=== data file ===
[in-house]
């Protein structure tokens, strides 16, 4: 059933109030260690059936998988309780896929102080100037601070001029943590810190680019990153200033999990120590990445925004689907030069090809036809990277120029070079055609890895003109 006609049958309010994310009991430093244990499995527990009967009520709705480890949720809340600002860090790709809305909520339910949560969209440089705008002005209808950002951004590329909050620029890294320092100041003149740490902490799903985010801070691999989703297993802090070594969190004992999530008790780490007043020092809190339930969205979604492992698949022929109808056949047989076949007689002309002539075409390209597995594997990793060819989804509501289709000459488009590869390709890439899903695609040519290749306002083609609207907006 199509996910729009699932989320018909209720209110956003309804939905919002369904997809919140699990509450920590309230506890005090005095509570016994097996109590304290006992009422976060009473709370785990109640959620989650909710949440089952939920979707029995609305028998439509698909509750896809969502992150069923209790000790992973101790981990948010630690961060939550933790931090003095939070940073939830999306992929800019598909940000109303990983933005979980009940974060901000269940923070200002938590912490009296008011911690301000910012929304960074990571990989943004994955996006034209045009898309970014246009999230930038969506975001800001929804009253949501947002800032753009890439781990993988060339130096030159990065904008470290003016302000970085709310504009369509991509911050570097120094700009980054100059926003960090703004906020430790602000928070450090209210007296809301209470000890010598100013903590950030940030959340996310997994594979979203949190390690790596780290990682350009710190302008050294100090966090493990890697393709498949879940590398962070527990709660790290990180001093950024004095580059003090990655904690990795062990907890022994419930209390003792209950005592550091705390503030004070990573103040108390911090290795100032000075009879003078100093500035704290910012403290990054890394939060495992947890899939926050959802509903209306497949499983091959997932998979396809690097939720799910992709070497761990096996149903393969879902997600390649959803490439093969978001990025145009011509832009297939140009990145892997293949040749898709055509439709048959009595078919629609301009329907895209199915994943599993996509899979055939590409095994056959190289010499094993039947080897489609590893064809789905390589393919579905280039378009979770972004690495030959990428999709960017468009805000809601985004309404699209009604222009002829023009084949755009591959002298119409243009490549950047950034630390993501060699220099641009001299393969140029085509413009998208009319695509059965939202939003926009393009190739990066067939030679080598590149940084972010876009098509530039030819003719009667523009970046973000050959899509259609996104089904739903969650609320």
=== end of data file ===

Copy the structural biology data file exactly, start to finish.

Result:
[in-house]
């Protein structure tokens, strides 16, 4: 059933109030260690059936998988309780896929102080100037601070001029943590810190680019990153200033999990120590990445925004689907030069090809036809990277120029070079055609890895003109 006609049958309010994310009991430093244990499995527990009967009520709705480890949720809340600002860090790709809305909520339910949560969209440089705008002005209808950002951004590329909050620029890294320092100041003149740490902490799903985010801070691999989703297993802090070594969190004992999530008790780490007043020092809190339930969205979604492992698949022929109808056949047989076949007689002309002539075409390209597995594997990793060819989804509501289709000459488009590869390709890439899903695609040519290749306002083609609207907006 199509996910729009699932989320018909209720209110956003309804939905919002369904997809919140699990509450920590309230506890005090005095509570016994097996109590304290006992009422976060009473709370785990109640959620989650909710949440089952939920979707029995609305028998439509698909509750896809969502992150069923209790000790992973101790981990948010630690961060939550933790931090003095939070940073939830999306992929800019598909940000109303990983933005979980009940974060901000269940923070200002938590912490009296008011911690301000910012929304960074990571990989943004994955996006034209045009898309970014246009999230930038969506975001800001929804009253949501947002800032753009890439781990993988060339130096030159990065904008470290003016302000970085709310504009369509991509911050570097120094700009980054100059926003960090703004906020430790602000928070450090209210007296809301209470000890010598100013903590950030940030959340996310997994594979979203949190390690790596780290990682350009710190302008050294100090966090493990890697393709498949879940590398962070527990709660790290990180001093950024004095580059003090990655904690990795062990907890022994419930209390003792209950005592550091705390503030004070990573103040108390911090290795100032000075009879003078100093500035704290910012403290990054890394939060495992947890899939926050959802509903209306497949499983091959997932998979396809690097939720799910992709070497761990096996149903393969879902997600390649959803490439093969978001990025145009011509832009297939140009990145892997293949040749898709055509439709048959009595078919629609301009329907895209199915994943599993996509899979055939590409095994056959190289010499094993039947080897489609590893064809789905390589393919579905280039378009979770972004690495030959990428999709960017468009805000809601985004309404699209009604222009002829023009084949755009591959002298119409243009490549950047950034630390993501060699220099641009001299393969140029085509413009998208009319695509059965939202939003926009393009190739990066067939030679080598590149940084972010876009098509530039030819003719009667523009970046973000050959899509259609996104089904739903969650609320």